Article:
Sunday, February 13, 2000
Schulz drew on compassion in letter to boy
BY :BY CHRIS HAFT
The Cincinnati Enquirer
Charles Schulz gave me an explanation. His answer came a little later.
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Shortly before turning 9 years old in 1968, I wrote Mr. Schulz to ask him why no black characters (the term Negro remained in use then) appeared in Peanuts. I cannot recall whether I included my age in my letter, though I think I did. That's relevant to mention, given Mr. Schulz's reply. If he knew I was a kid, he wasn't at all condescending. Of course, he never treated Charlie Brown or Peppermint Patty like mere children, either.
Mr. Schulz wrote:
Thank you very much for your kind letter. I appreciate your suggestion about introducing a Negro child into the comic strip, but I am faced with the same problem that other cartoonists are who wish to comply with your suggestion. We all would like very much to be able to do this, but each of us is afraid that it would look like we were patronizing our Negro friends.
I don't know what the solution is.
Sincerely yours . . .
As I remember, I was thrilled to receive a personal response. Given the profession I ultimately chose, I guess it was the first question I ever asked a celebrity. I also remember that I had no earthly idea what patronizing meant. The content of the characters did not diminish my love for Peanuts, which I continued to read faithfully in the San Francisco Chronicle.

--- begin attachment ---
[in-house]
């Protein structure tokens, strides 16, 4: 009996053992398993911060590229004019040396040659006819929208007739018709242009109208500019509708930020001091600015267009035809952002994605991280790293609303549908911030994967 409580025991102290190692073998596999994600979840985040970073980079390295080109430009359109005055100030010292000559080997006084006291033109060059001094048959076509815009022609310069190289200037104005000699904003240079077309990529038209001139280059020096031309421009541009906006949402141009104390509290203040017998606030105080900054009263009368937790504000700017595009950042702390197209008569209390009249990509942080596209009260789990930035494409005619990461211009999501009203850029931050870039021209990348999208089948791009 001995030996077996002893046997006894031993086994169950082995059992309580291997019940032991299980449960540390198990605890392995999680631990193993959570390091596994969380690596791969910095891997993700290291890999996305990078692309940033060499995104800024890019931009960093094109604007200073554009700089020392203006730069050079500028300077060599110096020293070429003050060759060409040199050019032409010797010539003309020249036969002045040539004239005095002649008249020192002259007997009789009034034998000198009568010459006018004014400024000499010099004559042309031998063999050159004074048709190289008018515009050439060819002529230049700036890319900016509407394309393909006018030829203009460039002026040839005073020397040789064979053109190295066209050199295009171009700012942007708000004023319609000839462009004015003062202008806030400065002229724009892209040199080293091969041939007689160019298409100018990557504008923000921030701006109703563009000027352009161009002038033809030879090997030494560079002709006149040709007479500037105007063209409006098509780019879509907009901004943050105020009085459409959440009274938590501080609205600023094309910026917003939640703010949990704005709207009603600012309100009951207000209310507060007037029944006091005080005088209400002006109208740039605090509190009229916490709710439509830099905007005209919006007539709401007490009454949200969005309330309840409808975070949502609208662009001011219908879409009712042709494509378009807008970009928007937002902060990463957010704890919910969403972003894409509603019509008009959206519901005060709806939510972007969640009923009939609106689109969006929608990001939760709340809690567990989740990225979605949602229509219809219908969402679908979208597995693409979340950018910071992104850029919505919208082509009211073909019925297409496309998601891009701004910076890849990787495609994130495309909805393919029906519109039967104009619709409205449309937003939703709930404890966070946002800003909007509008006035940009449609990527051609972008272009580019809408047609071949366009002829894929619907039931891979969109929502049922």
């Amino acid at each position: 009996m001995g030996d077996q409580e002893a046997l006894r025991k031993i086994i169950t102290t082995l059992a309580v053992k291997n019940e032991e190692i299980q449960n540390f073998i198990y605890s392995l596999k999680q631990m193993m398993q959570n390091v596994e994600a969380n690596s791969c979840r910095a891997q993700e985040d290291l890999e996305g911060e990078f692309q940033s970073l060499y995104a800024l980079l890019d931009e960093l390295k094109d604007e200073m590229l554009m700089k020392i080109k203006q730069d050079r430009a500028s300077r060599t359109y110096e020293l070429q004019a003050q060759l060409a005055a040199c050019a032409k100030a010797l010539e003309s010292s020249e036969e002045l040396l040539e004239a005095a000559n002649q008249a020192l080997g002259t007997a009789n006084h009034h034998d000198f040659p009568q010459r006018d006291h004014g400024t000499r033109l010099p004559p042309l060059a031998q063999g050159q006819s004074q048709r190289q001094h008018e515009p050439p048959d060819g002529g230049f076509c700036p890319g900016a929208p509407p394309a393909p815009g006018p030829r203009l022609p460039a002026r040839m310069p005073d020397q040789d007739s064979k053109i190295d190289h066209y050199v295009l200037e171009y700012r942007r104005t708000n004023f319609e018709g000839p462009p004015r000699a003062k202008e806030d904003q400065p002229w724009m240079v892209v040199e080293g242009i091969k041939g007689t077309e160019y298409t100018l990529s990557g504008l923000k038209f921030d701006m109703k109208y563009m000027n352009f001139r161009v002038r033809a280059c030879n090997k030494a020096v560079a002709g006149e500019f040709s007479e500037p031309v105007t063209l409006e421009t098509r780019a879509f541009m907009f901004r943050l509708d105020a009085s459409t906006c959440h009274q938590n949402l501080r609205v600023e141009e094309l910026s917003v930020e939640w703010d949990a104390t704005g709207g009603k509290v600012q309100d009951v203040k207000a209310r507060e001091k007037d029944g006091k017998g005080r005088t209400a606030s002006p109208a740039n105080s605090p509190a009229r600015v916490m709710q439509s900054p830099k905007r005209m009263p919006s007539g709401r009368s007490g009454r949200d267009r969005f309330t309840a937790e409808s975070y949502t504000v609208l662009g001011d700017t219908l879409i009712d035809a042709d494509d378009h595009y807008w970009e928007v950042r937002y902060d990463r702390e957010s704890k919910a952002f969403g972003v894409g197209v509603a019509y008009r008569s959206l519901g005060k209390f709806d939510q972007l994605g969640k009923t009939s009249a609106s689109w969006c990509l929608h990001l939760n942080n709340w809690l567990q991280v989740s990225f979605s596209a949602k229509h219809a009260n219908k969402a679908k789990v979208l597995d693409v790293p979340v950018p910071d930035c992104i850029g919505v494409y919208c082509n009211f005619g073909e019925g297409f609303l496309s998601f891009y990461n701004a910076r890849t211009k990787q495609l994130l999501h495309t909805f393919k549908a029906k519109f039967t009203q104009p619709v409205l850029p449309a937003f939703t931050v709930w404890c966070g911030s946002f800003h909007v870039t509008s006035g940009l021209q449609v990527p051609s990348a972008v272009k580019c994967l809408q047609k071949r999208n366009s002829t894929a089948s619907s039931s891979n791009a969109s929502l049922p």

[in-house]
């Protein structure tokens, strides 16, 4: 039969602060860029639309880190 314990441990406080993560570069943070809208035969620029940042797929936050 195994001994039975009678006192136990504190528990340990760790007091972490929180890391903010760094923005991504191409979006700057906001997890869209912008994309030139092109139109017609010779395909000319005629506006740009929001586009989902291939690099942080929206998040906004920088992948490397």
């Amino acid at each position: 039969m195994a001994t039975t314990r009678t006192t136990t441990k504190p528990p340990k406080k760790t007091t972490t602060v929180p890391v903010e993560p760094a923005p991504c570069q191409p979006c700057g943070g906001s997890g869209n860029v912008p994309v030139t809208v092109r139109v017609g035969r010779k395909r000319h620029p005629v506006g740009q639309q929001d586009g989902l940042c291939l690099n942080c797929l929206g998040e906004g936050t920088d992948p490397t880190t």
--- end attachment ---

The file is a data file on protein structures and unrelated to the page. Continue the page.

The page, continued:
Put the Peanuts gang on your desktop. Click here for bigger image, then right click to Set As Wallpaper
Later that year, Franklin, an unmistakably Negro/black/African-American youth, joined the Peanuts family. Charles Schulz knew what the solution was after all.
I used to wonder whether I had helped prompt Mr. Schulz to create Franklin. I now consider that to be an egotistical, presumptuous notion. The real impetus, I believe, can be traced to the date typed atop Mr. Schulz's letter: June 17, 1968.
Martin Luther King was murdered about 21/2 months earlier. Robert Kennedy was killed two weeks before Mr. Schulz wrote to me. Every day in America was a primal scream. I imagine many cartoonists at the time might have feared their work was trivial. But nothing ever has been trivial about Peanuts, which has expressed our humor and angst. Charles Schulz knew his readers. He must have sensed that if they were ready to meet Franklin, he should introduce him.
We've heard the praise heaped upon Mr. Schulz as he retires, and it's all deserved. As I reread his letter, I detected the same sensitivity and intelligence that imbued Peanuts for almost a half-century.
A couple of friends of mine said his response sounded like a form letter. I prefer to believe that if there was a smoothness to his reply, it was because he had confronted this issue and given it careful thought. He wasn't the only decent man in that era to waffle on race-related matters before committing to act.
@subhed:Integration part of life
I wasn't trying to goad Mr. Schulz toward integrating Peanuts. But integration was part of my life, because black students formed the majority at my school, Willow Elementary in Menlo Park, Calif. Being around people different from me always seemed normal, as I conveyed to Mr. Schulz.
He obviously understood.
Chris Haft, 40, covers the Reds for the Enquirer. His favorite baseball player, Willie Mays, is among the few non-fictional characters whose name has appeared frequently in Peanuts.
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